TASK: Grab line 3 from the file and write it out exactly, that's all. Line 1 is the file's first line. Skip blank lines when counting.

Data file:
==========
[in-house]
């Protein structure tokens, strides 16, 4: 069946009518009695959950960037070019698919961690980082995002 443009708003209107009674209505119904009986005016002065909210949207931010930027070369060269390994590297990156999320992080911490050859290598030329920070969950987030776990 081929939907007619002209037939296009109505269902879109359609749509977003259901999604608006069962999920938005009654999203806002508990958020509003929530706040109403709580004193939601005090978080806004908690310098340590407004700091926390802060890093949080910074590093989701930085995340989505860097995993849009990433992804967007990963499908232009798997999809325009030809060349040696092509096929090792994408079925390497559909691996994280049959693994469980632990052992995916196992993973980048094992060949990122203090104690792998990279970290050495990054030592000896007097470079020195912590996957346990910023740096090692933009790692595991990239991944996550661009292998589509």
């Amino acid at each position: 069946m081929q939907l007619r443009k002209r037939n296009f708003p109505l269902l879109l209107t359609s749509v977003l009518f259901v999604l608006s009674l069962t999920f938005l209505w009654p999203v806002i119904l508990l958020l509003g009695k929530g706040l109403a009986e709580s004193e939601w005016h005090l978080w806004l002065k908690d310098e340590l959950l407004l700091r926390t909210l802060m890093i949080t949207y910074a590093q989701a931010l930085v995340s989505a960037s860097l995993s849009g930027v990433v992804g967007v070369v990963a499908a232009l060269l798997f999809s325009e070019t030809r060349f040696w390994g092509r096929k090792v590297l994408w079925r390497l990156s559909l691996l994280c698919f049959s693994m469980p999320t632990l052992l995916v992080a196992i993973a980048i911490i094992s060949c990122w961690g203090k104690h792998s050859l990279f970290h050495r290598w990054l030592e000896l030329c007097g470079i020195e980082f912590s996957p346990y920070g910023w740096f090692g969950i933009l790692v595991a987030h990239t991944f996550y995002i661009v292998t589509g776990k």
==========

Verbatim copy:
């Amino acid at each position: 069946m081929q939907l007619r443009k002209r037939n296009f708003p109505l269902l879109l209107t359609s749509v977003l009518f259901v999604l608006s009674l069962t999920f938005l209505w009654p999203v806002i119904l508990l958020l509003g009695k929530g706040l109403a009986e709580s004193e939601w005016h005090l978080w806004l002065k908690d310098e340590l959950l407004l700091r926390t909210l802060m890093i949080t949207y910074a590093q989701a931010l930085v995340s989505a960037s860097l995993s849009g930027v990433v992804g967007v070369v990963a499908a232009l060269l798997f999809s325009e070019t030809r060349f040696w390994g092509r096929k090792v590297l994408w079925r390497l990156s559909l691996l994280c698919f049959s693994m469980p999320t632990l052992l995916v992080a196992i993973a980048i911490i094992s060949c990122w961690g203090k104690h792998s050859l990279f970290h050495r290598w990054l030592e000896l030329c007097g470079i020195e980082f912590s996957p346990y920070g910023w740096f090692g969950i933009l790692v595991a987030h990239t991944f996550y995002i661009v292998t589509g776990k």